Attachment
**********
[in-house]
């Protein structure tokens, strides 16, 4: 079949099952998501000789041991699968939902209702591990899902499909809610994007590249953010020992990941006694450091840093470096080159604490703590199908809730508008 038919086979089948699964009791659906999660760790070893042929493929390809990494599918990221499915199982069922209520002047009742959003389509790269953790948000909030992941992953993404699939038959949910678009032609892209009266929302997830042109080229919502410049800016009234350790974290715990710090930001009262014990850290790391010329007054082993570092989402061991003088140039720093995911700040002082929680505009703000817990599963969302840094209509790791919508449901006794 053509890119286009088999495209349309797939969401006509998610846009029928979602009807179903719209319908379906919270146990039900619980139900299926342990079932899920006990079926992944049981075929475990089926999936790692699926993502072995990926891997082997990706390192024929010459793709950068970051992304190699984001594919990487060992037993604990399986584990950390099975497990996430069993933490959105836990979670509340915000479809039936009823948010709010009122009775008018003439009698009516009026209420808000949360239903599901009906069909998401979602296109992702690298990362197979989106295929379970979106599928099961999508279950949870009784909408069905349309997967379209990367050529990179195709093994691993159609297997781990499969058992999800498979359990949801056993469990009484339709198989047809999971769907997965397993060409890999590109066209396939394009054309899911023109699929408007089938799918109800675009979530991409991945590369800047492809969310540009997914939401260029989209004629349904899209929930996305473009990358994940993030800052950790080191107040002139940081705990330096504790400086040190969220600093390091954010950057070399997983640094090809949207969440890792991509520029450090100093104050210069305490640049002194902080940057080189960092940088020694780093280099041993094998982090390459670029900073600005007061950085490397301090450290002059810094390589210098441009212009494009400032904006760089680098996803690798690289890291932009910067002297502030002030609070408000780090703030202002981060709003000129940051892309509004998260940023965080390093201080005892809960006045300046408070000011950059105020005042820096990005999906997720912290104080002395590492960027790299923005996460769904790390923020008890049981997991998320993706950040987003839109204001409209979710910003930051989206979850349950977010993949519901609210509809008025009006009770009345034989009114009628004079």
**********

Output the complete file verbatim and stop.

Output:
[in-house]
């Protein structure tokens, strides 16, 4: 079949099952998501000789041991699968939902209702591990899902499909809610994007590249953010020992990941006694450091840093470096080159604490703590199908809730508008 038919086979089948699964009791659906999660760790070893042929493929390809990494599918990221499915199982069922209520002047009742959003389509790269953790948000909030992941992953993404699939038959949910678009032609892209009266929302997830042109080229919502410049800016009234350790974290715990710090930001009262014990850290790391010329007054082993570092989402061991003088140039720093995911700040002082929680505009703000817990599963969302840094209509790791919508449901006794 053509890119286009088999495209349309797939969401006509998610846009029928979602009807179903719209319908379906919270146990039900619980139900299926342990079932899920006990079926992944049981075929475990089926999936790692699926993502072995990926891997082997990706390192024929010459793709950068970051992304190699984001594919990487060992037993604990399986584990950390099975497990996430069993933490959105836990979670509340915000479809039936009823948010709010009122009775008018003439009698009516009026209420808000949360239903599901009906069909998401979602296109992702690298990362197979989106295929379970979106599928099961999508279950949870009784909408069905349309997967379209990367050529990179195709093994691993159609297997781990499969058992999800498979359990949801056993469990009484339709198989047809999971769907997965397993060409890999590109066209396939394009054309899911023109699929408007089938799918109800675009979530991409991945590369800047492809969310540009997914939401260029989209004629349904899209929930996305473009990358994940993030800052950790080191107040002139940081705990330096504790400086040190969220600093390091954010950057070399997983640094090809949207969440890792991509520029450090100093104050210069305490640049002194902080940057080189960092940088020694780093280099041993094998982090390459670029900073600005007061950085490397301090450290002059810094390589210098441009212009494009400032904006760089680098996803690798690289890291932009910067002297502030002030609070408000780090703030202002981060709003000129940051892309509004998260940023965080390093201080005892809960006045300046408070000011950059105020005042820096990005999906997720912290104080002395590492960027790299923005996460769904790390923020008890049981997991998320993706950040987003839109204001409209979710910003930051989206979850349950977010993949519901609210509809008025009006009770009345034989009114009628004079």